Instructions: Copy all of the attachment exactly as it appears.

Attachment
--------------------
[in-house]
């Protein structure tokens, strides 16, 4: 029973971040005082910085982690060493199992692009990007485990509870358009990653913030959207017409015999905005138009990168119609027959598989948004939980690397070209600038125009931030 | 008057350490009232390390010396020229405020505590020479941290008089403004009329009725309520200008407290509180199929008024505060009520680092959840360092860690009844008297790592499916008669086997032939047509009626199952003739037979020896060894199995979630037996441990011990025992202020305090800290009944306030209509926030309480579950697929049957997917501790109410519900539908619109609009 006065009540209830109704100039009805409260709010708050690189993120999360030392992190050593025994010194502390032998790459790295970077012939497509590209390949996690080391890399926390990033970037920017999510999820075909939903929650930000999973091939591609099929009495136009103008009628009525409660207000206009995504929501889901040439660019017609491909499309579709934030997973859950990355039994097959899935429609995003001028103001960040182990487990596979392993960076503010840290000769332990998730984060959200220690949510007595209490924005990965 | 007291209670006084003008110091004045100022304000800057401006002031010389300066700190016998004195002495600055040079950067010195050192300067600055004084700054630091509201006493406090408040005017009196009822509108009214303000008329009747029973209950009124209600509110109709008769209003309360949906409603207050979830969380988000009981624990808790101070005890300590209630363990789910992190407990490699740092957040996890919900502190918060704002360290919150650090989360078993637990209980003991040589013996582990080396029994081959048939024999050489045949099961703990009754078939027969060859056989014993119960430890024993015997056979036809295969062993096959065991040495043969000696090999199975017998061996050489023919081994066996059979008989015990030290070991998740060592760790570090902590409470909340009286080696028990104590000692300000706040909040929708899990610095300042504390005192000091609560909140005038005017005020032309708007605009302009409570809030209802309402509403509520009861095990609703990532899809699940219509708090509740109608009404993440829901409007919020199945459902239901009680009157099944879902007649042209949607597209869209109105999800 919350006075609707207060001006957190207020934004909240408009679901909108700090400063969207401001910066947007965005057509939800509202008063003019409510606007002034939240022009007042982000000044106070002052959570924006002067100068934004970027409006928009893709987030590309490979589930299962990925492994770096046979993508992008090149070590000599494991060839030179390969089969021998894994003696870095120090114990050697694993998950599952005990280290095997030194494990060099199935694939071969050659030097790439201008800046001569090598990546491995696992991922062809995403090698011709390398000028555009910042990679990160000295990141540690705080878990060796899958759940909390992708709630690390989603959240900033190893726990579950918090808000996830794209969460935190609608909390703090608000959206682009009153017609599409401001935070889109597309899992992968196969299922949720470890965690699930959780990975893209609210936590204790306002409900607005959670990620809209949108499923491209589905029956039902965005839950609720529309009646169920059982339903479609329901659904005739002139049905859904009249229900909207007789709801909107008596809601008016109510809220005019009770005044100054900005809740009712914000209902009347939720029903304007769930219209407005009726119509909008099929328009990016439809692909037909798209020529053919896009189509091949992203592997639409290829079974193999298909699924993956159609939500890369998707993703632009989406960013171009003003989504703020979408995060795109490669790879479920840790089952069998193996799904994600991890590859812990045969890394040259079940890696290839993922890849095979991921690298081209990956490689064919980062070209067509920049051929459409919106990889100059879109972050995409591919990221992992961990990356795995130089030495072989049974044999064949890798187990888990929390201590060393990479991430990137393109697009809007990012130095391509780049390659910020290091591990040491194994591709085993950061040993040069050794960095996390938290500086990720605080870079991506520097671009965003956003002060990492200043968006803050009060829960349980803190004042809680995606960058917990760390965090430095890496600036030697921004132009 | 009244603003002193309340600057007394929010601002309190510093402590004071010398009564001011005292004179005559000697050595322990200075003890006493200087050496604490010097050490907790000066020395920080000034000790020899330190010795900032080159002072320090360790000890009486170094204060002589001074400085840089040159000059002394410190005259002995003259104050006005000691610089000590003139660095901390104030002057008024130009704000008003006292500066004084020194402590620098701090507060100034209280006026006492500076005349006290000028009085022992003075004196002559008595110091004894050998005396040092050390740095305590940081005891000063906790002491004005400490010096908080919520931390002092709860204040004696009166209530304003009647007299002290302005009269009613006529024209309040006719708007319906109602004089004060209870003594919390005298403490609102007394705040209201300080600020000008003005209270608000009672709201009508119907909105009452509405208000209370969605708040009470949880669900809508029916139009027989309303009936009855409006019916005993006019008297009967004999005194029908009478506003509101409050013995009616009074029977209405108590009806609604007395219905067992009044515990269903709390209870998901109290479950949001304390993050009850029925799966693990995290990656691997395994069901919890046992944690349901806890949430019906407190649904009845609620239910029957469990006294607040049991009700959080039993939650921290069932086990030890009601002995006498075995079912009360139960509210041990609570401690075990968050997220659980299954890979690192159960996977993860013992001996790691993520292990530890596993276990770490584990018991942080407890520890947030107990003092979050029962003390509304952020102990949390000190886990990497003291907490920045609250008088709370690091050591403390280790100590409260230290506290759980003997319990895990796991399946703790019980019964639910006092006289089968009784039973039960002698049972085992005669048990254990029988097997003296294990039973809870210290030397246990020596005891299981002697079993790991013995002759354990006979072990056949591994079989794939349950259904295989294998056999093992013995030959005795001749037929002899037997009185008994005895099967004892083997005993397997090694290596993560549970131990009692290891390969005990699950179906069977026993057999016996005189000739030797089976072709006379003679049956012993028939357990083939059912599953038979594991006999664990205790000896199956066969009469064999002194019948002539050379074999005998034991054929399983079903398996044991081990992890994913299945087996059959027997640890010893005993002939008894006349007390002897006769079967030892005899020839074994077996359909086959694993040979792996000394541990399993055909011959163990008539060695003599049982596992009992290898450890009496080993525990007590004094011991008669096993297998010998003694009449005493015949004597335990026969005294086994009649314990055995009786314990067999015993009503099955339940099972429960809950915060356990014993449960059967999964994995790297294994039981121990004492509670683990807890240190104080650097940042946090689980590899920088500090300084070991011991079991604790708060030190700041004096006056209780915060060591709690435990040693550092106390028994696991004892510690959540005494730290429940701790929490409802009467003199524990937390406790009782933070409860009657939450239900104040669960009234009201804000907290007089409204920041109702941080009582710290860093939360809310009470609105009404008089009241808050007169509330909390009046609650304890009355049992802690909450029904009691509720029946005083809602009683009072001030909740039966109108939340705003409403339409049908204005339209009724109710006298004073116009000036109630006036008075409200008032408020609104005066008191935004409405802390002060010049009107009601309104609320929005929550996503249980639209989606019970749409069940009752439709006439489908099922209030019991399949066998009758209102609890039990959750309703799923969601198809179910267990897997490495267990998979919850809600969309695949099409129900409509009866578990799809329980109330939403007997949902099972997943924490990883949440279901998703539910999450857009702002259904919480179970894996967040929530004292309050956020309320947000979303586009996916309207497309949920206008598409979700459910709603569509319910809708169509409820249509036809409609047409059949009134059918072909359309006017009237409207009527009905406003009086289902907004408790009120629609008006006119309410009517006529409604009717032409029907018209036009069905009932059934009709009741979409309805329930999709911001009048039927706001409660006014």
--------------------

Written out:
[in-house]
């Protein structure tokens, strides 16, 4: 029973971040005082910085982690060493199992692009990007485990509870358009990653913030959207017409015999905005138009990168119609027959598989948004939980690397070209600038125009931030 | 008057350490009232390390010396020229405020505590020479941290008089403004009329009725309520200008407290509180199929008024505060009520680092959840360092860690009844008297790592499916008669086997032939047509009626199952003739037979020896060894199995979630037996441990011990025992202020305090800290009944306030209509926030309480579950697929049957997917501790109410519900539908619109609009 006065009540209830109704100039009805409260709010708050690189993120999360030392992190050593025994010194502390032998790459790295970077012939497509590209390949996690080391890399926390990033970037920017999510999820075909939903929650930000999973091939591609099929009495136009103008009628009525409660207000206009995504929501889901040439660019017609491909499309579709934030997973859950990355039994097959899935429609995003001028103001960040182990487990596979392993960076503010840290000769332990998730984060959200220690949510007595209490924005990965 | 007291209670006084003008110091004045100022304000800057401006002031010389300066700190016998004195002495600055040079950067010195050192300067600055004084700054630091509201006493406090408040005017009196009822509108009214303000008329009747029973209950009124209600509110109709008769209003309360949906409603207050979830969380988000009981624990808790101070005890300590209630363990789910992190407990490699740092957040996890919900502190918060704002360290919150650090989360078993637990209980003991040589013996582990080396029994081959048939024999050489045949099961703990009754078939027969060859056989014993119960430890024993015997056979036809295969062993096959065991040495043969000696090999199975017998061996050489023919081994066996059979008989015990030290070991998740060592760790570090902590409470909340009286080696028990104590000692300000706040909040929708899990610095300042504390005192000091609560909140005038005017005020032309708007605009302009409570809030209802309402509403509520009861095990609703990532899809699940219509708090509740109608009404993440829901409007919020199945459902239901009680009157099944879902007649042209949607597209869209109105999800 919350006075609707207060001006957190207020934004909240408009679901909108700090400063969207401001910066947007965005057509939800509202008063003019409510606007002034939240022009007042982000000044106070002052959570924006002067100068934004970027409006928009893709987030590309490979589930299962990925492994770096046979993508992008090149070590000599494991060839030179390969089969021998894994003696870095120090114990050697694993998950599952005990280290095997030194494990060099199935694939071969050659030097790439201008800046001569090598990546491995696992991922062809995403090698011709390398000028555009910042990679990160000295990141540690705080878990060796899958759940909390992708709630690390989603959240900033190893726990579950918090808000996830794209969460935190609608909390703090608000959206682009009153017609599409401001935070889109597309899992992968196969299922949720470890965690699930959780990975893209609210936590204790306002409900607005959670990620809209949108499923491209589905029956039902965005839950609720529309009646169920059982339903479609329901659904005739002139049905859904009249229900909207007789709801909107008596809601008016109510809220005019009770005044100054900005809740009712914000209902009347939720029903304007769930219209407005009726119509909008099929328009990016439809692909037909798209020529053919896009189509091949992203592997639409290829079974193999298909699924993956159609939500890369998707993703632009989406960013171009003003989504703020979408995060795109490669790879479920840790089952069998193996799904994600991890590859812990045969890394040259079940890696290839993922890849095979991921690298081209990956490689064919980062070209067509920049051929459409919106990889100059879109972050995409591919990221992992961990990356795995130089030495072989049974044999064949890798187990888990929390201590060393990479991430990137393109697009809007990012130095391509780049390659910020290091591990040491194994591709085993950061040993040069050794960095996390938290500086990720605080870079991506520097671009965003956003002060990492200043968006803050009060829960349980803190004042809680995606960058917990760390965090430095890496600036030697921004132009 | 009244603003002193309340600057007394929010601002309190510093402590004071010398009564001011005292004179005559000697050595322990200075003890006493200087050496604490010097050490907790000066020395920080000034000790020899330190010795900032080159002072320090360790000890009486170094204060002589001074400085840089040159000059002394410190005259002995003259104050006005000691610089000590003139660095901390104030002057008024130009704000008003006292500066004084020194402590620098701090507060100034209280006026006492500076005349006290000028009085022992003075004196002559008595110091004894050998005396040092050390740095305590940081005891000063906790002491004005400490010096908080919520931390002092709860204040004696009166209530304003009647007299002290302005009269009613006529024209309040006719708007319906109602004089004060209870003594919390005298403490609102007394705040209201300080600020000008003005209270608000009672709201009508119907909105009452509405208000209370969605708040009470949880669900809508029916139009027989309303009936009855409006019916005993006019008297009967004999005194029908009478506003509101409050013995009616009074029977209405108590009806609604007395219905067992009044515990269903709390209870998901109290479950949001304390993050009850029925799966693990995290990656691997395994069901919890046992944690349901806890949430019906407190649904009845609620239910029957469990006294607040049991009700959080039993939650921290069932086990030890009601002995006498075995079912009360139960509210041990609570401690075990968050997220659980299954890979690192159960996977993860013992001996790691993520292990530890596993276990770490584990018991942080407890520890947030107990003092979050029962003390509304952020102990949390000190886990990497003291907490920045609250008088709370690091050591403390280790100590409260230290506290759980003997319990895990796991399946703790019980019964639910006092006289089968009784039973039960002698049972085992005669048990254990029988097997003296294990039973809870210290030397246990020596005891299981002697079993790991013995002759354990006979072990056949591994079989794939349950259904295989294998056999093992013995030959005795001749037929002899037997009185008994005895099967004892083997005993397997090694290596993560549970131990009692290891390969005990699950179906069977026993057999016996005189000739030797089976072709006379003679049956012993028939357990083939059912599953038979594991006999664990205790000896199956066969009469064999002194019948002539050379074999005998034991054929399983079903398996044991081990992890994913299945087996059959027997640890010893005993002939008894006349007390002897006769079967030892005899020839074994077996359909086959694993040979792996000394541990399993055909011959163990008539060695003599049982596992009992290898450890009496080993525990007590004094011991008669096993297998010998003694009449005493015949004597335990026969005294086994009649314990055995009786314990067999015993009503099955339940099972429960809950915060356990014993449960059967999964994995790297294994039981121990004492509670683990807890240190104080650097940042946090689980590899920088500090300084070991011991079991604790708060030190700041004096006056209780915060060591709690435990040693550092106390028994696991004892510690959540005494730290429940701790929490409802009467003199524990937390406790009782933070409860009657939450239900104040669960009234009201804000907290007089409204920041109702941080009582710290860093939360809310009470609105009404008089009241808050007169509330909390009046609650304890009355049992802690909450029904009691509720029946005083809602009683009072001030909740039966109108939340705003409403339409049908204005339209009724109710006298004073116009000036109630006036008075409200008032408020609104005066008191935004409405802390002060010049009107009601309104609320929005929550996503249980639209989606019970749409069940009752439709006439489908099922209030019991399949066998009758209102609890039990959750309703799923969601198809179910267990897997490495267990998979919850809600969309695949099409129900409509009866578990799809329980109330939403007997949902099972997943924490990883949440279901998703539910999450857009702002259904919480179970894996967040929530004292309050956020309320947000979303586009996916309207497309949920206008598409979700459910709603569509319910809708169509409820249509036809409609047409059949009134059918072909359309006017009237409207009527009905406003009086289902907004408790009120629609008006006119309410009517006529409604009717032409029907018209036009069905009932059934009709009741979409309805329930999709911001009048039927706001409660006014």